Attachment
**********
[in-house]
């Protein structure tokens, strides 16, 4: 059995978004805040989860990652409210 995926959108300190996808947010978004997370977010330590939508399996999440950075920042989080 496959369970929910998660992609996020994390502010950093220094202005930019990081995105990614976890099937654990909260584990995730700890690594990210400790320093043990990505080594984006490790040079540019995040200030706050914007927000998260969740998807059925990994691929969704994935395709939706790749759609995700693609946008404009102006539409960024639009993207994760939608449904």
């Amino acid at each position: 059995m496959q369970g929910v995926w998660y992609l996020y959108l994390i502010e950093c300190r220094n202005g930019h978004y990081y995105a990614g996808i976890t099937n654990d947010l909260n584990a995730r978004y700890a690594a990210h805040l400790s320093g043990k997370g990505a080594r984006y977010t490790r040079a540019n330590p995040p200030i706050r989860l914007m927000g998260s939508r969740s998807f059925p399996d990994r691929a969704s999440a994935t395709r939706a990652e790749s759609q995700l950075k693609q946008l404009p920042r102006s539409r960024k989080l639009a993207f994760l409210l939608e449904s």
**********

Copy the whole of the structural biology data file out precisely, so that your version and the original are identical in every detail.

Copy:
[in-house]
């Protein structure tokens, strides 16, 4: 059995978004805040989860990652409210 995926959108300190996808947010978004997370977010330590939508399996999440950075920042989080 496959369970929910998660992609996020994390502010950093220094202005930019990081995105990614976890099937654990909260584990995730700890690594990210400790320093043990990505080594984006490790040079540019995040200030706050914007927000998260969740998807059925990994691929969704994935395709939706790749759609995700693609946008404009102006539409960024639009993207994760939608449904």
């Amino acid at each position: 059995m496959q369970g929910v995926w998660y992609l996020y959108l994390i502010e950093c300190r220094n202005g930019h978004y990081y995105a990614g996808i976890t099937n654990d947010l909260n584990a995730r978004y700890a690594a990210h805040l400790s320093g043990k997370g990505a080594r984006y977010t490790r040079a540019n330590p995040p200030i706050r989860l914007m927000g998260s939508r969740s998807f059925p399996d990994r691929a969704s999440a994935t395709r939706a990652e790749s759609q995700l950075k693609q946008l404009p920042r102006s539409r960024k989080l639009a993207f994760l409210l939608e449904s």